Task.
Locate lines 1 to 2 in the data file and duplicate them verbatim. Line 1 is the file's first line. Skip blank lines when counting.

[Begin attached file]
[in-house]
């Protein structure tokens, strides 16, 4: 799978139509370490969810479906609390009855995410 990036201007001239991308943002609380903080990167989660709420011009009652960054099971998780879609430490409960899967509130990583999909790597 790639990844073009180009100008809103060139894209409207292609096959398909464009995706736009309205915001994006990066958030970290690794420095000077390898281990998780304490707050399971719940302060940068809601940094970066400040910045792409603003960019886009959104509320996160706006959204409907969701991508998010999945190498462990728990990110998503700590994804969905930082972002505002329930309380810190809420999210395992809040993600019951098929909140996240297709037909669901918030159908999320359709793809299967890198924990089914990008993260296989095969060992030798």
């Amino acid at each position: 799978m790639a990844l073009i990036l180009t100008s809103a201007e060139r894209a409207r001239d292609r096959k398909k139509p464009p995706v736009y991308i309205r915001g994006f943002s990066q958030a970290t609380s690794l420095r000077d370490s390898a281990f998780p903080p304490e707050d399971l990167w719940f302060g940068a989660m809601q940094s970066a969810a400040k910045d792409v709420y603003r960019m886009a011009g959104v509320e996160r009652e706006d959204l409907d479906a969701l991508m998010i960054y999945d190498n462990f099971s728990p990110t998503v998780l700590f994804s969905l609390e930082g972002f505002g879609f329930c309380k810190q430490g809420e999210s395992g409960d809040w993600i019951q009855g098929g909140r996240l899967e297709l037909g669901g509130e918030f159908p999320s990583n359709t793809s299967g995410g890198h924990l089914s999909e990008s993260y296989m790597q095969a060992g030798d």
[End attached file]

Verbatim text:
[in-house]
């Protein structure tokens, strides 16, 4: 799978139509370490969810479906609390009855995410 990036201007001239991308943002609380903080990167989660709420011009009652960054099971998780879609430490409960899967509130990583999909790597 790639990844073009180009100008809103060139894209409207292609096959398909464009995706736009309205915001994006990066958030970290690794420095000077390898281990998780304490707050399971719940302060940068809601940094970066400040910045792409603003960019886009959104509320996160706006959204409907969701991508998010999945190498462990728990990110998503700590994804969905930082972002505002329930309380810190809420999210395992809040993600019951098929909140996240297709037909669901918030159908999320359709793809299967890198924990089914990008993260296989095969060992030798």